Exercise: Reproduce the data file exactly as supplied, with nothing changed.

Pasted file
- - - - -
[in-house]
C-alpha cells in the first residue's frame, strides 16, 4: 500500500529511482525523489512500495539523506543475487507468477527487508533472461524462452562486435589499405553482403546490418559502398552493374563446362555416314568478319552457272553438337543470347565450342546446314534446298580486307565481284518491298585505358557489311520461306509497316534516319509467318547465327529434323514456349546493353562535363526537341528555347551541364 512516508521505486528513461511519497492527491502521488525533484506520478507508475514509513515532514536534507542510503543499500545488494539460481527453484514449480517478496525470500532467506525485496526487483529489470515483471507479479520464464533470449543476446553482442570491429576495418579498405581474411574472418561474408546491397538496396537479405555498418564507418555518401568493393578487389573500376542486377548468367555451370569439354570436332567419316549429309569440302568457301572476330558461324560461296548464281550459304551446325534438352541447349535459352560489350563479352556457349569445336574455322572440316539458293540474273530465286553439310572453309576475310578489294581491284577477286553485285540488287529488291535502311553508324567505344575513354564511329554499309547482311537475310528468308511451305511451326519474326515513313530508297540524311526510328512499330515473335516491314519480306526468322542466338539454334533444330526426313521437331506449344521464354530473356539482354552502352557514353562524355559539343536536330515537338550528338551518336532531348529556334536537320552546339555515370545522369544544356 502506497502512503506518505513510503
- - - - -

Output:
[in-house]
C-alpha cells in the first residue's frame, strides 16, 4: 500500500529511482525523489512500495539523506543475487507468477527487508533472461524462452562486435589499405553482403546490418559502398552493374563446362555416314568478319552457272553438337543470347565450342546446314534446298580486307565481284518491298585505358557489311520461306509497316534516319509467318547465327529434323514456349546493353562535363526537341528555347551541364 512516508521505486528513461511519497492527491502521488525533484506520478507508475514509513515532514536534507542510503543499500545488494539460481527453484514449480517478496525470500532467506525485496526487483529489470515483471507479479520464464533470449543476446553482442570491429576495418579498405581474411574472418561474408546491397538496396537479405555498418564507418555518401568493393578487389573500376542486377548468367555451370569439354570436332567419316549429309569440302568457301572476330558461324560461296548464281550459304551446325534438352541447349535459352560489350563479352556457349569445336574455322572440316539458293540474273530465286553439310572453309576475310578489294581491284577477286553485285540488287529488291535502311553508324567505344575513354564511329554499309547482311537475310528468308511451305511451326519474326515513313530508297540524311526510328512499330515473335516491314519480306526468322542466338539454334533444330526426313521437331506449344521464354530473356539482354552502352557514353562524355559539343536536330515537338550528338551518336532531348529556334536537320552546339555515370545522369544544356 502506497502512503506518505513510503